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Ear, Nose, and Throat Disorders

Mucus in throat

10/03/2008 12:50PM

Question:

Hi,

I am a 60 year old elementary school teacher, who does exercise and am not overweight. About two months ago I began to feel mucus in my throat. I never smoked or had allergies. I went to an ENT doctor who did perform a procedure with an instrument going down my nose. NOthing was seen. I also went to a gastrointestinal doctor who performed an endoscopy, also revealing no problem. I was prescribed prilosac which is not helping. I am very concerned since I no longer have an appetite. That feeling of phelm is ruining it. I`ve been making myself eat, but only seem to get "junk food" down, and even that is not that appetizing any longer. Please tell me what type of tests should be done that haven`t been done to correct this problem.

Thank you and please write back soon

Answer:

There seem to be two possible issues. The first is a lack of appetite. This is important, especially if have also lost weight during this time. The decreased appetite may be due to reasons other than phlegm, and I would recommend that you talk to your primary care physician about it.

The second is the phlegm. Are you feeling the mucous or is there actual mucous. Is it thick or thin? If it is predominantly the thick mucous, you can consider taking guifenesin (talk to your family physician about this first).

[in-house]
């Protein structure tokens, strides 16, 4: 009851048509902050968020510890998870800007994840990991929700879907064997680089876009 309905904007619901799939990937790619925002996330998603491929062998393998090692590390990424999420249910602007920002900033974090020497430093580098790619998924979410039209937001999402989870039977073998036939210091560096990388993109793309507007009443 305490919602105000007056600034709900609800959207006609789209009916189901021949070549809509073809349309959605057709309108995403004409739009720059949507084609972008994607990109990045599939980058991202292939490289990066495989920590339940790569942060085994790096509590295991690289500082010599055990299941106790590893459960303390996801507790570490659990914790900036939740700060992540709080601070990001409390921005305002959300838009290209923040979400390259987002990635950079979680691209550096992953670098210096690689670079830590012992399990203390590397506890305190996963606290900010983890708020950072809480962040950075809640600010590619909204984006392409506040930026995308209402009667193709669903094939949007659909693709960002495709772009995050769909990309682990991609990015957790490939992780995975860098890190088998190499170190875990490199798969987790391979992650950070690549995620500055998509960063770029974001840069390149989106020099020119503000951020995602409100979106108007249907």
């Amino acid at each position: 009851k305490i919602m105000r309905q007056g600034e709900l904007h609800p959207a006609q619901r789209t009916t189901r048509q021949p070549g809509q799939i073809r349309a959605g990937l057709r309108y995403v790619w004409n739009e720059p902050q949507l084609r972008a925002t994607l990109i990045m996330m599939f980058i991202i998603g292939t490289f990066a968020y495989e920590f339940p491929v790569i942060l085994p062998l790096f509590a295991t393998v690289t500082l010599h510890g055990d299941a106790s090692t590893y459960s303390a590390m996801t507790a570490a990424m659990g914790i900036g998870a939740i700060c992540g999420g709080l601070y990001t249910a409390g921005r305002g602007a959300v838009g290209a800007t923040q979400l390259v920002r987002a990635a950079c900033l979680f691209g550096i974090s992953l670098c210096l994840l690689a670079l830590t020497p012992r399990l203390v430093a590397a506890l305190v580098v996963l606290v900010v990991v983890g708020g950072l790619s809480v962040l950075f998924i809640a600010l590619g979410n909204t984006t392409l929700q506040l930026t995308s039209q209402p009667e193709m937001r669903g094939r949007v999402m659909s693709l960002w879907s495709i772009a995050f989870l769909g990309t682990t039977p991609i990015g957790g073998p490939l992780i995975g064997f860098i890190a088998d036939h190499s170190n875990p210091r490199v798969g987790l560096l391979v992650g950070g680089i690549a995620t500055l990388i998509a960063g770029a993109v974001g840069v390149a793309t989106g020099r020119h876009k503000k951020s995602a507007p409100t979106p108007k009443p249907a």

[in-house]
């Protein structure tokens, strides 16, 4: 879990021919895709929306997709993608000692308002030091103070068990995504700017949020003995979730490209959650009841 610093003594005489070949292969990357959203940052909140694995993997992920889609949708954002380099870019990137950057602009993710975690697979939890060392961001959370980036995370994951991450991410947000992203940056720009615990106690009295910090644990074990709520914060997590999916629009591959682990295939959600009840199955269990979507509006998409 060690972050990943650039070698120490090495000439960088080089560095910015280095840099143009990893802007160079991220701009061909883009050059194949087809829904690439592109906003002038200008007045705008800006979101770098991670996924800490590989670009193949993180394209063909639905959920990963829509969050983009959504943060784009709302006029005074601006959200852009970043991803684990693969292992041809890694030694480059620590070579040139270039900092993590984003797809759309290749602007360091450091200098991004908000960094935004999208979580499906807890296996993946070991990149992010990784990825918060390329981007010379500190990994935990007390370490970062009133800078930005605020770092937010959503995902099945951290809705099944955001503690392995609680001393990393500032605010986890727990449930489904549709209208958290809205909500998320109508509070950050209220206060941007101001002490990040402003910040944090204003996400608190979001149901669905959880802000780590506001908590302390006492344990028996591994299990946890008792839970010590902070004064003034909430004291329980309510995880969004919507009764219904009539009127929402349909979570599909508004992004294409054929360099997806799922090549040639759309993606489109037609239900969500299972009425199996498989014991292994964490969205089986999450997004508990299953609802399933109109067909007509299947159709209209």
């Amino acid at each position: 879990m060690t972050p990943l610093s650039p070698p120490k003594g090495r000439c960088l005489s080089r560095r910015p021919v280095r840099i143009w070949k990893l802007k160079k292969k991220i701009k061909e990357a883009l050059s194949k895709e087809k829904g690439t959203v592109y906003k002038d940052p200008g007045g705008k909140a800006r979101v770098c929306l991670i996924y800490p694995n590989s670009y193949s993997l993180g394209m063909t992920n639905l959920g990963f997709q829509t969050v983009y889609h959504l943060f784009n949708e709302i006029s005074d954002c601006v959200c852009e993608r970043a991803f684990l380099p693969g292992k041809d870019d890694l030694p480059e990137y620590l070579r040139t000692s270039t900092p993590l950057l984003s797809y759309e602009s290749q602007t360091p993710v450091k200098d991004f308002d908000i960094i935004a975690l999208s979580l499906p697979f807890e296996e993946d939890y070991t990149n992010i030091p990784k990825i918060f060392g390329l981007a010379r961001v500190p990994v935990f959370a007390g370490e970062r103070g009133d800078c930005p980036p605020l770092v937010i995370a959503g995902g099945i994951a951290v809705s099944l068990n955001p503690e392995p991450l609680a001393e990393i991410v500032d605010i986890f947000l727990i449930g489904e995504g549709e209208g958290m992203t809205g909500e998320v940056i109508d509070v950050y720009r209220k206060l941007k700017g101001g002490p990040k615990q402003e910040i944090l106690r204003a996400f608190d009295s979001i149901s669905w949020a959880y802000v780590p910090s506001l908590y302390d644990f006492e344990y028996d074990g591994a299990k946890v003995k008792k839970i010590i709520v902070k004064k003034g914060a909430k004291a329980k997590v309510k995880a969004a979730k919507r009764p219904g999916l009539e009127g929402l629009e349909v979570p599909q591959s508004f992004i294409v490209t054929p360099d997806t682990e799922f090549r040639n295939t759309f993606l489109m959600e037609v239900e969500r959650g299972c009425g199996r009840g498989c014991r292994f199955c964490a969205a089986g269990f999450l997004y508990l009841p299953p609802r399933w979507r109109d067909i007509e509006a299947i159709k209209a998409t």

Is the mucous thin, and just there when you are eating? This is called vasomotor rhinitis, but in this disease, the mucous is mostly when you are eating.

Most often, mucous is caused by acid or by allergies. If you are taking prilosec on a regular basis, it may not be acid. Nasal inflammation due to allergies may be something to consider. The next step is that I would recommend a ENT who specializes in rhinology (or diseases of the nose and sinuses). We have two very good rhinologists in our department, but most university ENT departments will have at least one who specializes in this area.

Let me know if you have other questions.

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Response by:

University of Cincinnati Siddarth M Khosla, MD
Assistant Professor
Department of Otolaryngology
College of Medicine
University of Cincinnati
Siddarth M Khosla, MD